(ORDO NEWS) — Using data collected from more than 500 previous fish die-offs in lakes in Wisconsin and Michigan, researchers use simulations to predict an increase in the frequency of fish mass die-offs as a result of climate change.
As the climate on the planet warms, the prevalence of fish extinction, or mass death, increases. These extinctions can have a major impact on ecosystem functioning, endanger existing fish populations and reduce the global food supply.
And the frequency of these events appears to be accelerating, with dire consequences for the world if global carbon emissions are not substantially reduced over the course of the 21st century.
These are the findings of a recent paper co-authored by two members of the University of Arkansas Department of Biological Sciences, PhD student Simon Taye and Associate Professor Adam Sipielski, and several of their colleagues.
The article “Climate warming increases the frequency of massive fish deaths in lakes of the northern temperate zone” collected 526 documented cases of fish deaths that occurred in lakes in Minnesota and Wisconsin between 2003 and 2013.
The researchers identified three main causes of these events: infectious diseases, summer deaths, and winter deaths.
The researchers then focused their attention on summer deaths, fish deaths associated with warm temperatures. They found a strong relationship between local air and water temperatures and the occurrence of these events, meaning their frequency increased as temperatures rose.
Moreover, their models using air or water temperature produced similar results, which is important because air temperature data is more readily available than global water temperature data.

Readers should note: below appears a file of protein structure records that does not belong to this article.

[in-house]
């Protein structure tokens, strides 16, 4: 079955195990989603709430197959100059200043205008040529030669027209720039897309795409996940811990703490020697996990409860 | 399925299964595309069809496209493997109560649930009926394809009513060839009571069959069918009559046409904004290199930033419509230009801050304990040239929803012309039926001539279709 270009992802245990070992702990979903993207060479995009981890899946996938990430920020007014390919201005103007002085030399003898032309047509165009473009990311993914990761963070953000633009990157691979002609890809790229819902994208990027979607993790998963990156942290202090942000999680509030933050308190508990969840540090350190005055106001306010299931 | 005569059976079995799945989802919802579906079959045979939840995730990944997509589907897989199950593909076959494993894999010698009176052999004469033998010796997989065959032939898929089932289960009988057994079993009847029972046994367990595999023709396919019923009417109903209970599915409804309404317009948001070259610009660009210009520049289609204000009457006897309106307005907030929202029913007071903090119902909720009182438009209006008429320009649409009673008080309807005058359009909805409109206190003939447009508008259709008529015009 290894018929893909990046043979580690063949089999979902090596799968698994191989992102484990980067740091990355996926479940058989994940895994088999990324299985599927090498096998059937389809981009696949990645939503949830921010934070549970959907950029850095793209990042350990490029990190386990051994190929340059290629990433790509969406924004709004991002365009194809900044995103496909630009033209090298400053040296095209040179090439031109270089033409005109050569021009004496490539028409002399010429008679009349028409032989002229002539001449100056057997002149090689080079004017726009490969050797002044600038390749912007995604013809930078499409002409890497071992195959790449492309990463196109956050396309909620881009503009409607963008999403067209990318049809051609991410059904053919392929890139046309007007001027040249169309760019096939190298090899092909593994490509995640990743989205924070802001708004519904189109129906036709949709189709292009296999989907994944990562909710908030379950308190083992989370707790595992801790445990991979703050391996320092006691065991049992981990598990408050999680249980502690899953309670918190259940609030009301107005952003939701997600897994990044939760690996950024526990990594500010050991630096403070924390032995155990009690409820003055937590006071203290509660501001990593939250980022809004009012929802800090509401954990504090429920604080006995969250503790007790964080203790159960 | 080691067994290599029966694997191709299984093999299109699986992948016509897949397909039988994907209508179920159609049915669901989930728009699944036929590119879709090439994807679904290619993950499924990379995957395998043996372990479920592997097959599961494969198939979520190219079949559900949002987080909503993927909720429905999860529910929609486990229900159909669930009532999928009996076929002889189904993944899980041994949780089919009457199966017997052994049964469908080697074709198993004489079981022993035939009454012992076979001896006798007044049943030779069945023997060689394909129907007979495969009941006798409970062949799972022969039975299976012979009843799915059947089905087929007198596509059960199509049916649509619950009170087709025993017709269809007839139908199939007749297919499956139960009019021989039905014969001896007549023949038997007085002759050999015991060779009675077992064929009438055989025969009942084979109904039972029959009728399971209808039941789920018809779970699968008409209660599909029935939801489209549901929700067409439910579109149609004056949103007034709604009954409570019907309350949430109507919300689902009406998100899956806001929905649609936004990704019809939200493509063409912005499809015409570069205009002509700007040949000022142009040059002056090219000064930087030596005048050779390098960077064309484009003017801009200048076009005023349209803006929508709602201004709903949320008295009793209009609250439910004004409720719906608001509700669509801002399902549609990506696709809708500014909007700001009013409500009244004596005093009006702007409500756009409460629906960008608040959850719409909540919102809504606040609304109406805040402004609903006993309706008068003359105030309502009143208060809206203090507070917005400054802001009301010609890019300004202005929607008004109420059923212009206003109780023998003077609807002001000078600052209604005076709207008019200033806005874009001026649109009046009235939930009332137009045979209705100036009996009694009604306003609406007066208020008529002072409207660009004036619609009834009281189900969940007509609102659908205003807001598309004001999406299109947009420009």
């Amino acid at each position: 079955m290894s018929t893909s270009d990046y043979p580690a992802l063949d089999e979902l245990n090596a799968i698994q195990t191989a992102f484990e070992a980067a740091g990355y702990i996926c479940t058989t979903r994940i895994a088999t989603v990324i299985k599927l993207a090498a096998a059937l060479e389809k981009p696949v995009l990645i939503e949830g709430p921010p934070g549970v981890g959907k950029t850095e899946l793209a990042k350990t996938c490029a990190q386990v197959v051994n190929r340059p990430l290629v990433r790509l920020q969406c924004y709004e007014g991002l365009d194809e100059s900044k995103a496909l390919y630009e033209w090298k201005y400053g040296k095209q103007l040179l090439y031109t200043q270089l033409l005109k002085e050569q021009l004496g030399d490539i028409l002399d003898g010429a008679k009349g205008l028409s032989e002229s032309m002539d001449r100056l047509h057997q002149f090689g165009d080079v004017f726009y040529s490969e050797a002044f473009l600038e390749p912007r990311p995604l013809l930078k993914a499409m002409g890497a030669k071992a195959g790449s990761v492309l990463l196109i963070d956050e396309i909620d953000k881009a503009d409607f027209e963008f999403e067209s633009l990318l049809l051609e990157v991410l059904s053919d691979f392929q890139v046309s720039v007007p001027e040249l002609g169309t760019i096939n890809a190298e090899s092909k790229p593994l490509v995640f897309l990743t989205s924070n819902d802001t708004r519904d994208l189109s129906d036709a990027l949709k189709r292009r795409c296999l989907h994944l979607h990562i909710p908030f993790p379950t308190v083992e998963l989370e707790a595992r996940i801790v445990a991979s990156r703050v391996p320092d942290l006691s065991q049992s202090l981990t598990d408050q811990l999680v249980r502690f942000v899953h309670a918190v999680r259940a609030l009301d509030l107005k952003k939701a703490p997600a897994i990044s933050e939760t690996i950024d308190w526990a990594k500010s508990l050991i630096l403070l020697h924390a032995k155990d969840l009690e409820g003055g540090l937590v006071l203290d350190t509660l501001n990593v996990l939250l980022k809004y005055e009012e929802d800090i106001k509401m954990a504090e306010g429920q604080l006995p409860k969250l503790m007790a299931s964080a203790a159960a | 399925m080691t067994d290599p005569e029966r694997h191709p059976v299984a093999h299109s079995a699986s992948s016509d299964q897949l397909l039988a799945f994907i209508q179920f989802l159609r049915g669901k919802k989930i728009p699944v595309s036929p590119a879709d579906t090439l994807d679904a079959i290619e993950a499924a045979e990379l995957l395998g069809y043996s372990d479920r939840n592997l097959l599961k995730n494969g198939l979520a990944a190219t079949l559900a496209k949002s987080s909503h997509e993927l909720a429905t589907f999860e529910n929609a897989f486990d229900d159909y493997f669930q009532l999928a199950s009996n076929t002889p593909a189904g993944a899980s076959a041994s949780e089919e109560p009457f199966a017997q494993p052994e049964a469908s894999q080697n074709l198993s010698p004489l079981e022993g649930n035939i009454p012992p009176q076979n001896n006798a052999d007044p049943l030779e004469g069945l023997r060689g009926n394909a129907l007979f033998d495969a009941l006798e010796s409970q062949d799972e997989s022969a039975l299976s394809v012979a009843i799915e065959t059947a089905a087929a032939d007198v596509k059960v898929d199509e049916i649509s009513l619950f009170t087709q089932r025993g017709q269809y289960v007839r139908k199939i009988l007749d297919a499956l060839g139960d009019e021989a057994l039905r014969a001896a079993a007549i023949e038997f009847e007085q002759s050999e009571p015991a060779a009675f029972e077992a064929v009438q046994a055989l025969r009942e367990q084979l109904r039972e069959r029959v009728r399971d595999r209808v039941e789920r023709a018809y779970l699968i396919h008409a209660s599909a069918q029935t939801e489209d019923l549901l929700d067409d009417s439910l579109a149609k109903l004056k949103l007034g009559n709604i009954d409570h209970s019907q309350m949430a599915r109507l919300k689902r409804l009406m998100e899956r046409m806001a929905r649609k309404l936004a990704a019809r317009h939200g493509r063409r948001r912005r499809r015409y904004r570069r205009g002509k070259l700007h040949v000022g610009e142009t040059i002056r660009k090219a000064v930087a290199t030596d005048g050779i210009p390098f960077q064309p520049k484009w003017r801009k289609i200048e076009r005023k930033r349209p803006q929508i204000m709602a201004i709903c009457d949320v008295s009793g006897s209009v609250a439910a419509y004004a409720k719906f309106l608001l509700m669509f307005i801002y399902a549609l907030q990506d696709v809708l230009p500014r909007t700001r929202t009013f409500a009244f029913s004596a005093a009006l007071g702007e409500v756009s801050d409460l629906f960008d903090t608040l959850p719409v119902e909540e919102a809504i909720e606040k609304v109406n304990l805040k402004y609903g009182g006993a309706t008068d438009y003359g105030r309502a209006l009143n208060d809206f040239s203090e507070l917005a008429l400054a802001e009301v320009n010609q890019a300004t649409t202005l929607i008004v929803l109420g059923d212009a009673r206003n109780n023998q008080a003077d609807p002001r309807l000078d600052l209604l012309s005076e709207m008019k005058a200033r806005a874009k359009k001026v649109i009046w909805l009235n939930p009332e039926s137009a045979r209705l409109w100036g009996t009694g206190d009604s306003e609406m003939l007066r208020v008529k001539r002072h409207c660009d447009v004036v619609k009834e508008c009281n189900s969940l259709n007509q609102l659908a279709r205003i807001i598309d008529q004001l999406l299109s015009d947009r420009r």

Finally, after establishing a historical baseline, the team used models based on air and water temperature to predict future summer homicide rates.
The results were sobering. Based on local water temperature predictions, the models predicted an approximately six-fold increase in fish mortality rates by 2100, while local air temperature predictions predicted a 34-fold increase.
It is important to note that these projections were based on temperature projections for the most severe climate change scenario, which was the only scenario for which data were available for analysis.
As Tai explained, “If there are now eight summer kills per year, then according to the models, we could have about 41 per year based on water temperature estimates, or about 182 per year based on air temperature estimates.”
“We believe that the forecasts obtained from the water temperature model are more realistic, while the forecasts obtained from the air temperature model indicate that we need to better understand how and why regional air and water temperature estimates differ in time to predict how many deaths might occur.”
However, their models show strong associations between rising temperatures and the frequency of environmental disasters.
While the study used data related to northern temperate lakes, Ty said the study is relevant to Arkansas as well. “One of the conclusions of the work is that similar temperature fluctuations affect all fish species, so that regional heat can lead to the death of both cold-water and warm-water fish,” he said.
“In particular, climate change is not only a gradual increase in temperature, but also an increase in its fluctuations, as it was this summer,” he explained. “In turn, our results show that these rapid temperature changes affect a wide range of fish, regardless of their heat tolerance.”
Zipielski added: “This work is important because it demonstrates the ability to use readily available data to predict fish extinction.”
“Like many other examples of how a warming climate is negatively impacting wildlife populations, this work shows that extreme temperatures can be especially detrimental.”
“Particularly impressive is the scale of the project, which uses thousands of lakes and over a million air and temperature data points,” Sipielski added. “Lakes outside of the study area, including lakes in Arkansas and adjacent areas, are not likely to be immune to an increasing frequency of such events.”
Sipielski urged the people of Arkansas to help document these events when they find evidence of them, even on their own territory, by contacting the appropriate authorities.
The work was published in Limnology and Oceanography Letters. Taya and Sipielsky were joined by co-authors Andrew Bray, Andrew L. Ripel, Nicholas B.D. Phelps and Samuel B. Fey.
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